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  Eighth Grade Little Miss LonelyBuy this film here.
Year: 2018
Director: Bo Burnham
Stars: Elsie Fisher, Josh Hamilton, Emily Robinson, Jake Ryan, Daniel Zolghadri, Fred Hechinger, Imani Lewis, Luke Prael, Catherine Oliviere, Nora Mullins, Gerald W. Jones, Missy Yager, Shacha Temirov, Greg Crowe, Thomas John O'Reilly, Frank Deal
Genre: Comedy, Drama
Rating:  8 (from 2 votes)
Review: Kayla Day (Elsie Fisher) has something to say to the world, but the world is not listening, for her message is lost in the vast world of social media. She is a thirteen-year-old about to move from an Eighth Grade to the High School, and this is her final week in Middle School where it is safe to say she has not shone, in fact for almost all her career there she has flown well under the radar, without even a best friend to her name. Although she uploads videos online with her chatting to an imagined audience, nobody is watching them, and her single dad Mark (Josh Hamilton) is pained to see that she never seems to spend time with anybody out of school. Then there's the final straw...

Writer and director Bo Burnham set out to capture what it was like to be a teenager in the late twenty-tens and make it as accurate as he possibly could, but did his target audience recognise themselves in his portrayal? He had made his name as a comedian, starting very young and using the internet to promote himself and build a following, much as his lead character was trying and failing to do, so he knew the landscape of social media better than many of those of an older generation who would look at this and roll their eyes at the concept of these kids addicted to presenting themselves, or an idealised version of themselves, to the rest of the planet.

Time and again we see Kayla scrolling through images and throwaway comments on her phone, which has become her substitute for interacting with people in real life. Her father is the only one who tries to make conversation with her, treat her like a human being, yet being of a certain age she finds his attention, which is only intended to be supportive, cloying and embarrassing: she wants to be self-sufficient without realising this is a problem because almost everyone needs to interact with others to succeed in that, and to be blunt, she simply is not that interesting to her peers. She knows this deep down, and her efforts to do something about it brought out a specific reaction in viewers.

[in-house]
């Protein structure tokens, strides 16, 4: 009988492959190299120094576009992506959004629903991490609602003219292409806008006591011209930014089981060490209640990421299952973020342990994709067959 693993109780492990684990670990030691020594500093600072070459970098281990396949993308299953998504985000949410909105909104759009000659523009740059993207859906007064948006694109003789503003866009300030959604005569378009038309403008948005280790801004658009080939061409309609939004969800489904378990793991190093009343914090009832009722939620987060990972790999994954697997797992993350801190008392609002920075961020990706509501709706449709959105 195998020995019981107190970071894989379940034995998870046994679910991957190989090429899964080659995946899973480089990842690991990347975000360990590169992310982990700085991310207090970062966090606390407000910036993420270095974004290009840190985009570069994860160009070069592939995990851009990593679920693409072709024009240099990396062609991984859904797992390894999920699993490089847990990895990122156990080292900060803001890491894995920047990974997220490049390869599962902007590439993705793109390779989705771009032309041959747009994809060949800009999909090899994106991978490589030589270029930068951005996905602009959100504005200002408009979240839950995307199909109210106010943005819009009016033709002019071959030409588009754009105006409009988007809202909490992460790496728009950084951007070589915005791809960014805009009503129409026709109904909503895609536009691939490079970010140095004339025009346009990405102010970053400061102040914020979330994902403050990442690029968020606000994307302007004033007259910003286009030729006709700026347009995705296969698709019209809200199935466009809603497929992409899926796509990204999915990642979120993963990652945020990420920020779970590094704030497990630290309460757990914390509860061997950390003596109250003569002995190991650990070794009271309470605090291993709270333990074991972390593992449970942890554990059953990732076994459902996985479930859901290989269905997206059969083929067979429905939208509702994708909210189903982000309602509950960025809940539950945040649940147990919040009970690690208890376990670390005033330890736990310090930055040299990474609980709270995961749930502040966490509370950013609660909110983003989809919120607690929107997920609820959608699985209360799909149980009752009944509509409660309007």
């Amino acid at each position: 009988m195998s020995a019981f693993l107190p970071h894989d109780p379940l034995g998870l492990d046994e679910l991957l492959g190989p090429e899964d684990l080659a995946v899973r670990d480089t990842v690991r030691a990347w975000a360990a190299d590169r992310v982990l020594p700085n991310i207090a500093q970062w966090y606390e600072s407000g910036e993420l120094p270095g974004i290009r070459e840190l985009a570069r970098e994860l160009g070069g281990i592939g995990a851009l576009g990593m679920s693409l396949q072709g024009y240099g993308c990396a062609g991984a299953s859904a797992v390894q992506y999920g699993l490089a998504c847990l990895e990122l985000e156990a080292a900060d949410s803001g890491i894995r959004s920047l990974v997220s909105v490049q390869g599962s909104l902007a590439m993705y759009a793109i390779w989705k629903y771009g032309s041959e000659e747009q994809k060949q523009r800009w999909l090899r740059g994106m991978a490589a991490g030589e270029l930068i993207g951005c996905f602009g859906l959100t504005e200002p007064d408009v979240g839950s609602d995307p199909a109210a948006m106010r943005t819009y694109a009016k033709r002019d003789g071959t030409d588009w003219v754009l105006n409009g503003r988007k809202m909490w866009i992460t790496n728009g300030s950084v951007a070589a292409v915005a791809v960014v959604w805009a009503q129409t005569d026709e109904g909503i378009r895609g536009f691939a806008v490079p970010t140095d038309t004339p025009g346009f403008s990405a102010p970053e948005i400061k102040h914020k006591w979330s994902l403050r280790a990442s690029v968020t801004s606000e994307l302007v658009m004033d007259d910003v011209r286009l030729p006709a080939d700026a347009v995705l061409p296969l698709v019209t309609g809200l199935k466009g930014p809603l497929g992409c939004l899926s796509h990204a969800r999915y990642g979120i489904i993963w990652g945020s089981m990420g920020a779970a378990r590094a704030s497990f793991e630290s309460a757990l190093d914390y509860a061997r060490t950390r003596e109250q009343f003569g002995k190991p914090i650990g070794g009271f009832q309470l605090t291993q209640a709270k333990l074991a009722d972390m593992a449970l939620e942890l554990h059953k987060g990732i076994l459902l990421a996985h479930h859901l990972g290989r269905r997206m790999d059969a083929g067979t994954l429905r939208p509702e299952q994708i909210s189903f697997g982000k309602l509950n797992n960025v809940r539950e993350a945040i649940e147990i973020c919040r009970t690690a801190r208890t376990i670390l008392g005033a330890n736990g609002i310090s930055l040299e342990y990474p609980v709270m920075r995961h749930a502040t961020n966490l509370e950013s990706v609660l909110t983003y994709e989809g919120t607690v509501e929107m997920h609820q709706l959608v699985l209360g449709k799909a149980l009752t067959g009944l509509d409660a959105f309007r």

Look at any comment on Eighth Grade and the same word crops up over and over: cringe. As Kayla's crushingly banal videos illustrate, her personality is not fully formed yet, since she has nobody to assist her in moulding it aside from her dad, who can only do so much: he's the sweetest character in this, yet you can completely understand why his daughter would want to be independent from him, because that is part of growing up. Not that it is compulsory to go through a teenage rebellion phase, some people are more chill about that kind of thing, but Kayla is so wedded to her phone that any distraction from it will have her reacting negatively. You would like to believe this depiction was an exaggeration, but it did come across as uncomfortably authentic, especially the barely tolerant conversations conducted with one person not able to tear their gaze from their screen.

Those were from classmates who did not really deserve Kayla's attention, but they posit it as the other way around, and you do sympathise with the girl if you have ever been in an awkward social situation for any length of time, be it an hour or a lifetime. When she is reluctantly invited to a pool party by Kennedy (Catherine Oliviere), a richer, infinitely more popular girl, the horror of having to dress in a bathing suit when you're not as slender as the others in your class causes our heroine to suffer a panic attack, but she does get a tiny reward for her bravery when oddball Gabe (Jake Ryan) pays her some attention and actually talks to her normally. Unlike her crush Aiden (Luke Prael) who couldn't give a shit until she invents the promise of nude photos of herself, and even then, forgets about her seconds after that false admission. Kayla is voted "most quiet" in her year, and that stings, but she is not completely desolate: every so often Burnham offers her a lifeline that provides hope. It all ends on a note of reassurance, there are funnier comedies, but it is well-meaning. Music by Anna Meredith (good choice).
Reviewer: Graeme Clark


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